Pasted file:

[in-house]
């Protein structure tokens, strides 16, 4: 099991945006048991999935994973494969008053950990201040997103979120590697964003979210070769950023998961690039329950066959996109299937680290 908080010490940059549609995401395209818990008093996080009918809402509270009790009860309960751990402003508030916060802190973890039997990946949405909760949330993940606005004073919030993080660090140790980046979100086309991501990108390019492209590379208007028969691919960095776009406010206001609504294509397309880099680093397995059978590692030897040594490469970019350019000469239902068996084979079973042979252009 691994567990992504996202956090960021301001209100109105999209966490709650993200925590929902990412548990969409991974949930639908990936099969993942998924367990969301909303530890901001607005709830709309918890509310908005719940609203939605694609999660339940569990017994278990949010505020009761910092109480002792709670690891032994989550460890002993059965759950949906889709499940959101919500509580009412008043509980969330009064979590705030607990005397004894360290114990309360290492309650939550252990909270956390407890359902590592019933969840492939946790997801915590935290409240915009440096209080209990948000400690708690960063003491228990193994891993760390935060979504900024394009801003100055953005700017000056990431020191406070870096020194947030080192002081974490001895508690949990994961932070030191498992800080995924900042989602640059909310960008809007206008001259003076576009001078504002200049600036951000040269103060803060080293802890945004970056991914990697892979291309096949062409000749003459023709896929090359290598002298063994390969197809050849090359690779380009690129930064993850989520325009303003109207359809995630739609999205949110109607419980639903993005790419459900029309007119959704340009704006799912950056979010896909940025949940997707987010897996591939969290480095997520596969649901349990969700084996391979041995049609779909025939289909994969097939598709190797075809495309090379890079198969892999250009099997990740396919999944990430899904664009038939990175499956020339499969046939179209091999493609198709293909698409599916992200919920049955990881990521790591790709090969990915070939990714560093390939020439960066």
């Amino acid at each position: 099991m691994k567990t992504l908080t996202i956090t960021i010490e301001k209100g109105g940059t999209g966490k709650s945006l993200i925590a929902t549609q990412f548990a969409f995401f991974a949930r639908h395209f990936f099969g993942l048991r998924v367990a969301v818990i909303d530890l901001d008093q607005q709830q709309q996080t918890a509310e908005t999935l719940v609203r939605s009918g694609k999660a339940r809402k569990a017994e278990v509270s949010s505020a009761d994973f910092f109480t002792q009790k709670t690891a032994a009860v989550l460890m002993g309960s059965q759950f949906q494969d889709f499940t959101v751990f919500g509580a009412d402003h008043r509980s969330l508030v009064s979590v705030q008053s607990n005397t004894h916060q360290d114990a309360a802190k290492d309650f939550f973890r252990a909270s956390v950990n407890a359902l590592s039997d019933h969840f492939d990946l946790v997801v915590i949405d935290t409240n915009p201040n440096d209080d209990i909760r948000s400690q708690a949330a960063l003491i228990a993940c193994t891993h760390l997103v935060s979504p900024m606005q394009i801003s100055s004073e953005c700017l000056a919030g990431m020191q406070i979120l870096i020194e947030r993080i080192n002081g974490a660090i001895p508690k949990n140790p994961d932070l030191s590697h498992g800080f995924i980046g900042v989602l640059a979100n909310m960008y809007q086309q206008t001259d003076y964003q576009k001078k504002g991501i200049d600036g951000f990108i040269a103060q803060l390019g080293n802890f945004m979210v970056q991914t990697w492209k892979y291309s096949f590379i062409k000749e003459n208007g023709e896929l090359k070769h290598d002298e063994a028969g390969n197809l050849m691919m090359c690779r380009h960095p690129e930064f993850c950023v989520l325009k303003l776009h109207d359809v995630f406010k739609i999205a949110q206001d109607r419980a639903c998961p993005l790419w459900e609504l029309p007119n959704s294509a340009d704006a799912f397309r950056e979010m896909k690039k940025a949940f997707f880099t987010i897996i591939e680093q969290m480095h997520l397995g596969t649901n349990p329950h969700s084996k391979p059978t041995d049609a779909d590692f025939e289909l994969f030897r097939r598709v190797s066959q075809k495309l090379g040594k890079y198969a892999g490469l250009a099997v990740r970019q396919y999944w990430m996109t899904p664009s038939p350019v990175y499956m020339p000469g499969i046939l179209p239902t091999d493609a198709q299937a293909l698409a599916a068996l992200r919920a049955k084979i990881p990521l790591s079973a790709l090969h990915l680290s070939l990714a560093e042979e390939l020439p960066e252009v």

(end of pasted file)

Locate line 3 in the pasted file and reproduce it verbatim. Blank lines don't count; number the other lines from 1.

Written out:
């Amino acid at each position: 099991m691994k567990t992504l908080t996202i956090t960021i010490e301001k209100g109105g940059t999209g966490k709650s945006l993200i925590a929902t549609q990412f548990a969409f995401f991974a949930r639908h395209f990936f099969g993942l048991r998924v367990a969301v818990i909303d530890l901001d008093q607005q709830q709309q996080t918890a509310e908005t999935l719940v609203r939605s009918g694609k999660a339940r809402k569990a017994e278990v509270s949010s505020a009761d994973f910092f109480t002792q009790k709670t690891a032994a009860v989550l460890m002993g309960s059965q759950f949906q494969d889709f499940t959101v751990f919500g509580a009412d402003h008043r509980s969330l508030v009064s979590v705030q008053s607990n005397t004894h916060q360290d114990a309360a802190k290492d309650f939550f973890r252990a909270s956390v950990n407890a359902l590592s039997d019933h969840f492939d990946l946790v997801v915590i949405d935290t409240n915009p201040n440096d209080d209990i909760r948000s400690q708690a949330a960063l003491i228990a993940c193994t891993h760390l997103v935060s979504p900024m606005q394009i801003s100055s004073e953005c700017l000056a919030g990431m020191q406070i979120l870096i020194e947030r993080i080192n002081g974490a660090i001895p508690k949990n140790p994961d932070l030191s590697h498992g800080f995924i980046g900042v989602l640059a979100n909310m960008y809007q086309q206008t001259d003076y964003q576009k001078k504002g991501i200049d600036g951000f990108i040269a103060q803060l390019g080293n802890f945004m979210v970056q991914t990697w492209k892979y291309s096949f590379i062409k000749e003459n208007g023709e896929l090359k070769h290598d002298e063994a028969g390969n197809l050849m691919m090359c690779r380009h960095p690129e930064f993850c950023v989520l325009k303003l776009h109207d359809v995630f406010k739609i999205a949110q206001d109607r419980a639903c998961p993005l790419w459900e609504l029309p007119n959704s294509a340009d704006a799912f397309r950056e979010m896909k690039k940025a949940f997707f880099t987010i897996i591939e680093q969290m480095h997520l397995g596969t649901n349990p329950h969700s084996k391979p059978t041995d049609a779909d590692f025939e289909l994969f030897r097939r598709v190797s066959q075809k495309l090379g040594k890079y198969a892999g490469l250009a099997v990740r970019q396919y999944w990430m996109t899904p664009s038939p350019v990175y499956m020339p000469g499969i046939l179209p239902t091999d493609a198709q299937a293909l698409a599916a068996l992200r919920a049955k084979i990881p990521l790591s079973a790709l090969h990915l680290s070939l990714a560093e042979e390939l020439p960066e252009v």